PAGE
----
The first thing that happens in the trailer involves the Eiffel Tower, which is hit by a missile and makes a splash by falling into the Seine. I don’t like movies that trash the Eiffel Tower, although I loved “The Lavender Hill Mob,” in which Alec Guinness’s mild-mannered bank clerk smuggles gold bars out of England by turning them into Eiffel Tower paperweights.

The second thing involves an actor intoning, voice-over: “We have never faced a threat like this. A team is being assembled. They’re the best operatives in the world. When all else fails, we don’t.” Even apart from the actor pronouncing “assembled” as “assimbled,” the speech suggests a sound clip from an early rehearsal of a junior-high-school pageant. I don’t like movies with bad actors reading dumb lines.

Most of all, I don’t like vast industrial productions based on toys I never played with as a kid (although the first “Transformers” was actually good fun). When I wrote a review suggesting that the sequel would hasten the end of civilization, a reader emailed me to say, “I have more than 700 Transformer toys and you don’t know . . . ” That’s as far as I read, since what I did know is that he was right. I am no more qualified to judge the details of these toy-based monstrosities than a toy critic—there are toy critics, aren’t there?—would be qualified to review “Casablanca.” (Though a battery-powered Rick puffing real smoke might be collectible.)

Nonetheless, I insist on my right to say that “G.I. Joe: The Rise of Cobra” will also hasten the end of civilization and may well be as dreadful as it’s said to be by countless online blatherers who, exactly like me, haven’t seen a single frame of it on a big screen. These days, not seeing is believing.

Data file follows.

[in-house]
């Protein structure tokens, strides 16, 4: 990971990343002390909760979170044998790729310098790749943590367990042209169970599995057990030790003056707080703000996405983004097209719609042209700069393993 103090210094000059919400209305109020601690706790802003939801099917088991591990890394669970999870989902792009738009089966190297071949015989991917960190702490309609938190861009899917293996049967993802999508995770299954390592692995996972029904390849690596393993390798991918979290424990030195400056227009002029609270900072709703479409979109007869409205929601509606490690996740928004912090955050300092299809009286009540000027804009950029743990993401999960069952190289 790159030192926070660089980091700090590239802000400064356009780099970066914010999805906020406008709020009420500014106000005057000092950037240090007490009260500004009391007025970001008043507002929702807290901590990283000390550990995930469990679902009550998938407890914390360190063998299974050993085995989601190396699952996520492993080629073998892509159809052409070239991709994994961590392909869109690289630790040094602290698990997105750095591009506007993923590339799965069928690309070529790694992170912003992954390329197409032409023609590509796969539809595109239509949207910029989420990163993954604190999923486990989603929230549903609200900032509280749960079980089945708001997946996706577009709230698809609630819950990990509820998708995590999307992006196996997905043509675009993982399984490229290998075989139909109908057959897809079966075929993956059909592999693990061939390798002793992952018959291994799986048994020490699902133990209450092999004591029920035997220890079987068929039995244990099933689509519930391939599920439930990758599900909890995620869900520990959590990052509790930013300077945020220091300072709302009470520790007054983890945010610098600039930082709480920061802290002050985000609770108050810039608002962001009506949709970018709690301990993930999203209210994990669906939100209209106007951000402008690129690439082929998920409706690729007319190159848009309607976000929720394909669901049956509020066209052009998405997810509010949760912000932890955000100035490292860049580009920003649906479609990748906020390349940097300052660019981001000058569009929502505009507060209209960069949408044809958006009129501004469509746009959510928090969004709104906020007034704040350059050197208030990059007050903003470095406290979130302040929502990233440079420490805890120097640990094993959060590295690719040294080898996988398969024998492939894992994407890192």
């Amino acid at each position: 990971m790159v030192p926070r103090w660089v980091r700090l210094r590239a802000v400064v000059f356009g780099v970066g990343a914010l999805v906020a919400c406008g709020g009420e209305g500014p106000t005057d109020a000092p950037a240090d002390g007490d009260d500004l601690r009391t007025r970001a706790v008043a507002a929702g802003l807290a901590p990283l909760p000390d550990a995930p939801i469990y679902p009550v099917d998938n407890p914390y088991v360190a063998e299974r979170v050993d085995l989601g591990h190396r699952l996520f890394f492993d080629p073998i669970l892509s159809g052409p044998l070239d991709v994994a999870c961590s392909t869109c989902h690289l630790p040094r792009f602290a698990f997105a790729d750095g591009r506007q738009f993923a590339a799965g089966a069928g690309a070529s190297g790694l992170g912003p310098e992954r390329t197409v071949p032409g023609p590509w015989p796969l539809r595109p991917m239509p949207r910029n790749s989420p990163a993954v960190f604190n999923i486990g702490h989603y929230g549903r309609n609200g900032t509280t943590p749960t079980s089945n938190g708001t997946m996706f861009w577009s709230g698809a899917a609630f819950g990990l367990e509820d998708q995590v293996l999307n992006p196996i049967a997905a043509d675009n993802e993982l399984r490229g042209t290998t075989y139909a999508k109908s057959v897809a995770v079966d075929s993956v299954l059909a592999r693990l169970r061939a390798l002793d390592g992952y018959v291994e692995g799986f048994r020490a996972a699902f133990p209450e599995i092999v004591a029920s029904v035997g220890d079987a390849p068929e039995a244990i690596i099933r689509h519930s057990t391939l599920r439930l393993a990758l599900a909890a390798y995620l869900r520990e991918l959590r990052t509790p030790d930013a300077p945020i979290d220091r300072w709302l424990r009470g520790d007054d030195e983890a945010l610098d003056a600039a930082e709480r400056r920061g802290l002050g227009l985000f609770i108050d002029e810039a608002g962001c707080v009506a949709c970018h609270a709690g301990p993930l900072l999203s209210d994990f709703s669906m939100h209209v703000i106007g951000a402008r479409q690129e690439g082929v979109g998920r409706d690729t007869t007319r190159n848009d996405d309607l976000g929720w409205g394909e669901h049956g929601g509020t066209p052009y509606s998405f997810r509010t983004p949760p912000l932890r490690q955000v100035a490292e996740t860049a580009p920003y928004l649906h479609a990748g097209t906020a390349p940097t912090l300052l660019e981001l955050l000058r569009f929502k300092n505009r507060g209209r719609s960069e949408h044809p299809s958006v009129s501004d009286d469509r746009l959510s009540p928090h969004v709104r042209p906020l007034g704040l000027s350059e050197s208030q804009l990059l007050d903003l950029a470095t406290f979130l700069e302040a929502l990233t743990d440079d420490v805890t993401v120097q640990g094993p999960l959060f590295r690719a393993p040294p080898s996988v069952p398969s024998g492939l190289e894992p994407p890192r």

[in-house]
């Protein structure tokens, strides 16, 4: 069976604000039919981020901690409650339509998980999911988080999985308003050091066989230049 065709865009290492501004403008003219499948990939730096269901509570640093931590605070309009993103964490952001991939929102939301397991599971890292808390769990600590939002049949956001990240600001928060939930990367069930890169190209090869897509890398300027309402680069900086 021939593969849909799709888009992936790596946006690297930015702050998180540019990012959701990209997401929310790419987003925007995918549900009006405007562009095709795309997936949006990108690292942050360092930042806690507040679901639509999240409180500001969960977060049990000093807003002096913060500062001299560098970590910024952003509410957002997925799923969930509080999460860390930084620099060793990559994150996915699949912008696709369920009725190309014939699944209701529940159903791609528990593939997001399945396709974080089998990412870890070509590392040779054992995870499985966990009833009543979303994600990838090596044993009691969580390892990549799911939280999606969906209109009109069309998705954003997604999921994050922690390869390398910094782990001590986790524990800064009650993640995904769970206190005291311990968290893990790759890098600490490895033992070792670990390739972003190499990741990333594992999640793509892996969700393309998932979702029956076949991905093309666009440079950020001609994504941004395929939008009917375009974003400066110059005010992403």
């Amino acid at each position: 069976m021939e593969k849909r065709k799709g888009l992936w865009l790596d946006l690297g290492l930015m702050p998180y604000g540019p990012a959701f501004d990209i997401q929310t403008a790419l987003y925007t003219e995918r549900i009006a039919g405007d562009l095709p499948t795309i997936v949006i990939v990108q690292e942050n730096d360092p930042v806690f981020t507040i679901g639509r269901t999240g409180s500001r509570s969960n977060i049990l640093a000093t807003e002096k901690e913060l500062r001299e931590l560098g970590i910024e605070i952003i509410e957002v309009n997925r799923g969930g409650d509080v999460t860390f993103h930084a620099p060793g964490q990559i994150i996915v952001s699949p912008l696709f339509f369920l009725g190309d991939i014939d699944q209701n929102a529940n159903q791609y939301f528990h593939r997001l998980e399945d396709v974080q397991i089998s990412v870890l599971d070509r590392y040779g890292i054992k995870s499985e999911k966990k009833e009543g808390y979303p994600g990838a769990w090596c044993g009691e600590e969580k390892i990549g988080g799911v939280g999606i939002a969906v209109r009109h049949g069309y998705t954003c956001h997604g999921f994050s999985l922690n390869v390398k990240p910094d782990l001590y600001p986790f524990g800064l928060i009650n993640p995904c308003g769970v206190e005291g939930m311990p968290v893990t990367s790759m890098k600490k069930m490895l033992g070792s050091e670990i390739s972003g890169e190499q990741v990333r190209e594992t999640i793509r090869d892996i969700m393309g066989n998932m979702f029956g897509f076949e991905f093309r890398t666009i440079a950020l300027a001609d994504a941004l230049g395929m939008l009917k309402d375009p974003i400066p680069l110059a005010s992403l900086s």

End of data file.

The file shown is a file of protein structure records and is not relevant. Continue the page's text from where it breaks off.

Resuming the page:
Friday, August 7, 2009

Food Inc. (Brodie)

This movie was pretty good. And I highly recommend it. It was educational to learn about the unique and deadly E. Coli strain created by the "Concentrated Animal Feeding Operations" or CAFOs (no real need to call them "farms" anymore), to learn of Monsanto's monopoly on soy, of the national and international effects of subsidized corn, and more. I agree that we should know what we're putting into our bodies. The level of disconnect that we now have with our food is scary. The movie had enough sentiment to remind us that there are people getting very sick and even dying from this system, but emotions and sarcasm didn't dominate the movie like a Michael Moore film might do.

I did have some problems with it. It touted Stonyfield as a potential hero; however, I question how great big organic farms are. Their "natural" pesticides can be very toxic, their transportation and storage can be very energy intensive... My point: organic may not be the answer, and may not be enough.

But what is? I want to know more about what we can do. What will the consequences be for the world if we stop subsidizing corn? How can we afford to eat if the market does properly reflect what goes into our food? How can we vote with our dollars if Monsanto owns 90% of soy beans and soy is in everything? Does organic mean GMO free? I have so many more questions I want answered, and as they continued to remind us--there's a veil over the whole industry, so how do we learn more?

To be cheesy, I'll say this: "Food, Inc." left me hungry, and I'm ready for seconds. I guess, that was the point. I recommend that everyone see it. As I said originally, we should know what we're eating. To quote another movie that I'm not likely to see, "and knowing is half the battle."

Monday, August 3, 2009

Funny People (Brodie)

First, I'm going to point out, in case the comedian-battles-with-a-terminal-disease trailers didn't tip you off, it's not all that funny.

For everything else it tried to be, I give a definitive "eh" and shrug, (but even that's a gift that I'm giving probably only because I have a little crush on Seth Rogen).